Questions around demand management are deep and many, but for the time being, each state has separated to internally assess whether a program is feasible. In Colorado, the process is with the CWCB’s nine workgroups. The CWCB has $1.7 million for demand management at its disposal, which will be used for meeting logistics, for commissioning some consulting work to study feasibility for demand management, and for other relevant needs. This first round of funding expires in June 2020.
As every state conducts its own process, interstate issues are also being discussed through the Upper Colorado River Commission. If any one state decides that demand management is not feasible, it could serve as a veto for the entire basin.
While there is no hard deadline for the formation of a demand management program, the DCP agreements expire in 2026, and the availability of the 500,000 acre-foot conservation pool arrangement for upper basin use is only guaranteed until then.
If the states reach consensus and create a program, it will be reviewed by the lower basin, and subject to approval from the Upper Colorado River Commission and the Department of the Interior. The DCP also requires the upper basin to create a plan for verifying the amount of water conserved by demand management. The plan could then move forward only if the Upper Colorado River Commission determines that conservation is necessary in order to maintain compact compliance.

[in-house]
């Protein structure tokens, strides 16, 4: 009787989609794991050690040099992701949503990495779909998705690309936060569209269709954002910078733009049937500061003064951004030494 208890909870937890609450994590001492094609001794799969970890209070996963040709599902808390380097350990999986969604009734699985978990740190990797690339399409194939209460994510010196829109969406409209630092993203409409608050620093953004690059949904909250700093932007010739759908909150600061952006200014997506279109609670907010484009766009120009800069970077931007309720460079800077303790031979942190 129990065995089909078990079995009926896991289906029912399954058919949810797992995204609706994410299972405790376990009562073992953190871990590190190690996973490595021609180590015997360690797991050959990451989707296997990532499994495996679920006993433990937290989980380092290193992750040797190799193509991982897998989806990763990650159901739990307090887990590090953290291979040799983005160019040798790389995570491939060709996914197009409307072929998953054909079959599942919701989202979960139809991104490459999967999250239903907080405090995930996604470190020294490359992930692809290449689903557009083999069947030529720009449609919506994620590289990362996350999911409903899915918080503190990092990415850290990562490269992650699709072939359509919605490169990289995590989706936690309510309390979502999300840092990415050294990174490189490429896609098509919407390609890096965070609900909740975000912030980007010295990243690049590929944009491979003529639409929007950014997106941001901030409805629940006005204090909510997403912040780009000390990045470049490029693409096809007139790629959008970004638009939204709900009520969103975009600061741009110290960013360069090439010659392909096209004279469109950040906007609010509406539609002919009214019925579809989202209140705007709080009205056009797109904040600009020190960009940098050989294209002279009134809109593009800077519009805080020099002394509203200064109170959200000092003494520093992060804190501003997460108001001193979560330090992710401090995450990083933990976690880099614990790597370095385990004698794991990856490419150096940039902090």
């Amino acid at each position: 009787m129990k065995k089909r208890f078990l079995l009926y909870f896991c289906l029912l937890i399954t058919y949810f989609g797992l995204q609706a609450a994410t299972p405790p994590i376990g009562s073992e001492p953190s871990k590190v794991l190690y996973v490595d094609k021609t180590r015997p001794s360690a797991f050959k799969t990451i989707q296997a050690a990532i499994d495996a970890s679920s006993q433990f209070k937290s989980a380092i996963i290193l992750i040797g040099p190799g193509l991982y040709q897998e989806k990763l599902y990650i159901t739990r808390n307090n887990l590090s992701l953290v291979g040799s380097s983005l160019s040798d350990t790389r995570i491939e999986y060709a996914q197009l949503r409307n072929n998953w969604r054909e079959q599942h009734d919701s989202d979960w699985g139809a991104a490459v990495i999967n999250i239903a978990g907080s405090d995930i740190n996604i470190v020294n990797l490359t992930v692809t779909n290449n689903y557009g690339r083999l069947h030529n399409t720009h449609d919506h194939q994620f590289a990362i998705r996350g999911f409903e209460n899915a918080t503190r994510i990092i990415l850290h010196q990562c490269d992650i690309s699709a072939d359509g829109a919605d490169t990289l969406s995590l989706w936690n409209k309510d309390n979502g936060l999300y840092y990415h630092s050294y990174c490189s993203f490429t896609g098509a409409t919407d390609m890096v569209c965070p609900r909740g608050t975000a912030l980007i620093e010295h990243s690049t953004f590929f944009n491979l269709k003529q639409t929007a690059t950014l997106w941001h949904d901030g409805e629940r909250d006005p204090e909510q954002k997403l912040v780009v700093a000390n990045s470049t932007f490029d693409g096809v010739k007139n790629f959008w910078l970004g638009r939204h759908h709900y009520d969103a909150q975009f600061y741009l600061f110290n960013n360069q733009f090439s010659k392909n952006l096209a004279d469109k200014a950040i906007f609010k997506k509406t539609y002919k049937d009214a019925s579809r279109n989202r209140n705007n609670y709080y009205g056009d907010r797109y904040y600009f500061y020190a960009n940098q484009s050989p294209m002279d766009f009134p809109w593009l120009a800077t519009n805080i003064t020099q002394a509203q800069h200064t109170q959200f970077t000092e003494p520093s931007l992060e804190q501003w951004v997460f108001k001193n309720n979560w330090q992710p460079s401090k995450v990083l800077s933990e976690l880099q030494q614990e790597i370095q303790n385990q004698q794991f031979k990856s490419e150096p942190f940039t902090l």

If the region has another series of wet years, the plan may never go forward. But in the face of climate change, many believe demand management is critical.
As demand and prices for Colorado water rise, state lawmakers are concerned that Wall Street investment firms and even local finance groups may seek to circumvent state laws designed to prevent water profiteering.
Last month, the Colorado Legislature’s Interim Water Resources Review Committee initially approved a bill authorizing a study to determine whether the state’s anti-speculation laws, already considered among the strongest in the West, need to be further strengthened.
“The reason I drafted it is because I’m hearing stories from the West Slope and the San Luis Valley of outside groups coming in and buying water rights. While we’re not entirely sure if this is speculation, some of these companies are more like financial and hedge fund institutions instead of agricultural interests. That seems to have the color of water speculation,” said Sen. Kerry Donovan, a Democrat who represents several West Slope counties and who is chair of the interim committee. (Editor’s note: Sen. Donovan sits on the board of Water Education Colorado, which sponsors Fresh Water News.)